• When using IV Haldol obtain daily EKG, Mg and K levels
    • Stop IV Haldol if QTcF greater than 500 msec (QTcB overestimates at HR >60)
  • Benzodiazepines
    • May have fewer adverse effects compared to antipsychotics (dystonia, akathisia, EPS)
    • Can use alone or in addition to antipsychotic agent
    • Can worsen delirium, disinhibit patients with neurocognitive-related agitation
    • Preferred for agitation related to intoxication/withdrawal of sedatives
      • Lorazepam preferentially used due to PO, IV and IM availabilit
      • Lorazepam 2mg PO/IM/IV q6h prn typical starting dose (1mg if older/frail)
        • Can increase frequency if warranted though monitor respiratory suppression when combined with other respiratory suppressing agents
  • If severe agitation not responsive to above, may require sedation with infusion:
    • Dexmedetomidine, Propofol or Midazolam

 

Maintenance medications:

  • Antipsychotics
    • Reserve antipsychotics for severe aggression that pose significant risk
    • Aim to wean as soon as safely possible
    • Adverse effects: metabolic, EPS, increased mortality in dementia
    • Most commonly used: Olanzapine, Quetiapine, Risperidone
  • Antiepileptic agents
    • May be effective in reduction of impulsive aggression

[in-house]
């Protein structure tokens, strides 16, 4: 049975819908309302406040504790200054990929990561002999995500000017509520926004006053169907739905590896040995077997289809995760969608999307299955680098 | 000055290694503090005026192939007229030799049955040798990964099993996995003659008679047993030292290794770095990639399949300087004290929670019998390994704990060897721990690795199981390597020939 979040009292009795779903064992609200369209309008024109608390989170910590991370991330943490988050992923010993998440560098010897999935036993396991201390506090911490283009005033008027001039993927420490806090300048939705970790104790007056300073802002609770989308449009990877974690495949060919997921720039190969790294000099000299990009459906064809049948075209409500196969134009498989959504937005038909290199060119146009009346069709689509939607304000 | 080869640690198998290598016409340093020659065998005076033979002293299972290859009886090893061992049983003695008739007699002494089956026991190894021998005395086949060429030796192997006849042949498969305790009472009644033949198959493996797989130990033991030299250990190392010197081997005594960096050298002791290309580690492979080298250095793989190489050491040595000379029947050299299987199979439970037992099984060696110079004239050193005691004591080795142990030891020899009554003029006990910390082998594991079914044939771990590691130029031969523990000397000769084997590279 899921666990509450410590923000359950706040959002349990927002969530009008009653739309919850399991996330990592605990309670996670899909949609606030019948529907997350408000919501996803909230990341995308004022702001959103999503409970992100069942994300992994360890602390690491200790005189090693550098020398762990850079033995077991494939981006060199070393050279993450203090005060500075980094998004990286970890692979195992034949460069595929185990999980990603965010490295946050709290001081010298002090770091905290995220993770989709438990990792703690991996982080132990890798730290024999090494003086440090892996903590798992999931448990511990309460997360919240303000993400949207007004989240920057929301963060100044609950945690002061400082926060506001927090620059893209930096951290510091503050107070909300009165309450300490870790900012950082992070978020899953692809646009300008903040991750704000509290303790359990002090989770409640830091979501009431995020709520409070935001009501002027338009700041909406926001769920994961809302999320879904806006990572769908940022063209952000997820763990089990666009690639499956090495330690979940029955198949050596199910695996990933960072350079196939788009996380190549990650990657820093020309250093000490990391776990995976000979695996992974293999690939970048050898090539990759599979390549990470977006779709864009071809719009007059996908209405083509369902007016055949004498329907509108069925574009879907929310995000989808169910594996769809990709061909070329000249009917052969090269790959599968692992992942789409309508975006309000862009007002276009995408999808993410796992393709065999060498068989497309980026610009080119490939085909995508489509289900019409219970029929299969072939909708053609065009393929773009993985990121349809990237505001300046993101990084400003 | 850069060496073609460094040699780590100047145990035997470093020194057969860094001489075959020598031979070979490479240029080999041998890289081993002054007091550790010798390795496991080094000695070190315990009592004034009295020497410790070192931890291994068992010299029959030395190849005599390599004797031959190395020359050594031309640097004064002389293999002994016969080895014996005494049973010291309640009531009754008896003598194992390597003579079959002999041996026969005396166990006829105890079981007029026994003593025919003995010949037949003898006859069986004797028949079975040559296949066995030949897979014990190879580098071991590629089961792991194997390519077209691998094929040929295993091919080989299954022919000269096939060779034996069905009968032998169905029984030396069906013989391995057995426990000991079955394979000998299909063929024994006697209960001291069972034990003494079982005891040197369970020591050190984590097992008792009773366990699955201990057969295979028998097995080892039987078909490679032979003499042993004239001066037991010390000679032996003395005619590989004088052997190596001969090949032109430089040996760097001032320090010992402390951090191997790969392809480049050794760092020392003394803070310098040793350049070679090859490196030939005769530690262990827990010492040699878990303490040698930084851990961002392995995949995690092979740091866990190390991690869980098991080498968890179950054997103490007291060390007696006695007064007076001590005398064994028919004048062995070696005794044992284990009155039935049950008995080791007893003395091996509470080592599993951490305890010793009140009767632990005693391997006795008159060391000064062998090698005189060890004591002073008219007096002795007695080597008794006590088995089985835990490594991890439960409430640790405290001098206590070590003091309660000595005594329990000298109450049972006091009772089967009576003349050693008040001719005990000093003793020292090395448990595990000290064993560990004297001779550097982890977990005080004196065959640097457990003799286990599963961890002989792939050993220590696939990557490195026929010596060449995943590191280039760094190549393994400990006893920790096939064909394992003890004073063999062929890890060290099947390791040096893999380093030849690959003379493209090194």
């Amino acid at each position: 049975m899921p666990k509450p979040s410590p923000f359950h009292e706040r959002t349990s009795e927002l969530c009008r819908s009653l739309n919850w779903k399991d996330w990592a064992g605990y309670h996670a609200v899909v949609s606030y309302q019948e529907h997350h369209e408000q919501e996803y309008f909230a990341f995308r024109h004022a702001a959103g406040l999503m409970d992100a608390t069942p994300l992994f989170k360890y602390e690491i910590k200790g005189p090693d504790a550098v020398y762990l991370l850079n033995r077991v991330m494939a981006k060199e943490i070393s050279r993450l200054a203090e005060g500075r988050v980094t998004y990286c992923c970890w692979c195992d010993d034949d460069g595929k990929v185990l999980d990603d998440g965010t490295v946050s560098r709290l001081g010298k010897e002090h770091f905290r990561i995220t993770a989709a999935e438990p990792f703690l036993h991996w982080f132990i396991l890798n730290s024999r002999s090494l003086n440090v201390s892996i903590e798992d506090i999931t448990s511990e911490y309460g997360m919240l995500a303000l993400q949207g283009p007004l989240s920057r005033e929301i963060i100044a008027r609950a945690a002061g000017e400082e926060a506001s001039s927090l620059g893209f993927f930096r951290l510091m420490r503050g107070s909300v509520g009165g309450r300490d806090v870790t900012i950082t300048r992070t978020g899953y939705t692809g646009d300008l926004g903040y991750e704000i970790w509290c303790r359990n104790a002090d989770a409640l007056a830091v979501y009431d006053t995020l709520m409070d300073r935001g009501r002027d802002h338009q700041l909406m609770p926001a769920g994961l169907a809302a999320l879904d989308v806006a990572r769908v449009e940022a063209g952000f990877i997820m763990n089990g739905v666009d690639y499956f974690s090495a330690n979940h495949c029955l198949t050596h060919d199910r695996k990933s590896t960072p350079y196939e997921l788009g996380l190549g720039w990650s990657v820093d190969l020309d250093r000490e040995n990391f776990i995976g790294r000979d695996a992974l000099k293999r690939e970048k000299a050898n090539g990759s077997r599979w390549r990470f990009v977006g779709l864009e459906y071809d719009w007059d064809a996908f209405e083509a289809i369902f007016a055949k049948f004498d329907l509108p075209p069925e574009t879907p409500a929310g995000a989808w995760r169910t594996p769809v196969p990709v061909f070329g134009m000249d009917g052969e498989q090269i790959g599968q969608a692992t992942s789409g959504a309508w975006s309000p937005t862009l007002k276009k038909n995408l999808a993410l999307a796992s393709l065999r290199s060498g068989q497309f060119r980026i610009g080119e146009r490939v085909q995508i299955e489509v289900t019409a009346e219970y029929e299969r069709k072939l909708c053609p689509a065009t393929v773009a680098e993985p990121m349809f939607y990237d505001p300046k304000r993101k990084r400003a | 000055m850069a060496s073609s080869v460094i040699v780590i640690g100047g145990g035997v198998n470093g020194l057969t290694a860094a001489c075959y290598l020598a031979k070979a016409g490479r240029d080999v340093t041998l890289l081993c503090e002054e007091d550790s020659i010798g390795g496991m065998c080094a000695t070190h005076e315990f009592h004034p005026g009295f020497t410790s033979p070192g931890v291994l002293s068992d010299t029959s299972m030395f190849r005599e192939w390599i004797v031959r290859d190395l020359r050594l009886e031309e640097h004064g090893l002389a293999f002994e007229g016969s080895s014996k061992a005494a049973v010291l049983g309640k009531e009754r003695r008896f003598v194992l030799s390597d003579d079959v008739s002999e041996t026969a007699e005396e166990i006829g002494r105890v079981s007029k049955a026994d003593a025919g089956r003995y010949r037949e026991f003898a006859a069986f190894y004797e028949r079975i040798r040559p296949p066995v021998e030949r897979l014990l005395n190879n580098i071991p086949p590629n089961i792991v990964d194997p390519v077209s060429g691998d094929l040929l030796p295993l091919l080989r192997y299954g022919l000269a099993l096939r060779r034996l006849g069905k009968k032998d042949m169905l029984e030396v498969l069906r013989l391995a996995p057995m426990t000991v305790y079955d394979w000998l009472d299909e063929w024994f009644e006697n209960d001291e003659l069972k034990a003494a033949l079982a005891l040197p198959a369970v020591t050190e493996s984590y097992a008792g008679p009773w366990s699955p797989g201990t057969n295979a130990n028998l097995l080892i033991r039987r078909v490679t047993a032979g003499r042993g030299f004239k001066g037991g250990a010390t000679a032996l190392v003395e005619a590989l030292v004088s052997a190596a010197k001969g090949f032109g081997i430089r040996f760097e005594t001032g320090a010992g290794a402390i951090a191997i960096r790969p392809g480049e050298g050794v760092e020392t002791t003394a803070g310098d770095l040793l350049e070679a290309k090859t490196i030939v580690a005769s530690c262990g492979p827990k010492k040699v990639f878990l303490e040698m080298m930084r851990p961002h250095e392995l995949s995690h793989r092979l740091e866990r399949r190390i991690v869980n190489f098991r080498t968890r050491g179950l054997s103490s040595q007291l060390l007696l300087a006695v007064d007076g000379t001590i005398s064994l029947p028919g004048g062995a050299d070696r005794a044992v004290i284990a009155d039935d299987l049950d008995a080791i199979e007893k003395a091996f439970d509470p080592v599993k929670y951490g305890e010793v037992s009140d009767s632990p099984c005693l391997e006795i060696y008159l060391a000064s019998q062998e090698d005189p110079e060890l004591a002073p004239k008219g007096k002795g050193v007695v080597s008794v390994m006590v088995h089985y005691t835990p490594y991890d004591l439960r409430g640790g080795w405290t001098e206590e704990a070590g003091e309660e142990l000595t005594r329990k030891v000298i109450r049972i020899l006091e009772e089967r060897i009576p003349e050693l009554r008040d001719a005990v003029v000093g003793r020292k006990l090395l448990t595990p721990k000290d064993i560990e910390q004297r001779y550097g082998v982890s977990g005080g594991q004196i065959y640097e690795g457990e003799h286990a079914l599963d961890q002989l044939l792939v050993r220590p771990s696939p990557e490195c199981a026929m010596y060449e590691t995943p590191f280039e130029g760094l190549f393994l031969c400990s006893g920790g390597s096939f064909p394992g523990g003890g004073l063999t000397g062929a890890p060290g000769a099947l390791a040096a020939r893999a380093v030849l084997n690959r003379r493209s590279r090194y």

• Most commonly used: Depakote
      • ​​​​​​​​​​​​​​​​​​​​​​​​​​​​Levetiracetam could worsen aggression/agitation
  • Beta Blockers and Alpha Agonists
    • Noradrenergic over-activity implicated in aggression expression
    • Commonly Used: Propranolol, Clonidine, Guanfacine
  • Serotonergic agents: SSRI/SNRI/Buspar
    • Some studies supporting use, though weeks to benefit
    • Useful if co-occurring depression/anxiety disorders

 

Agitation/Aggression due to personality disorder/secondary gain:

  • Behavioral plan development (see Borderline Personality Disorder chapter)
  • Environmental safety precautions and medication management as outlined above
  • If continued disruptions, may require multidisciplinary team meeting with treating team(s) +/- ethics, psychiatry, palliative care to determine appropriateness of administrative discharge vs. enforced treatment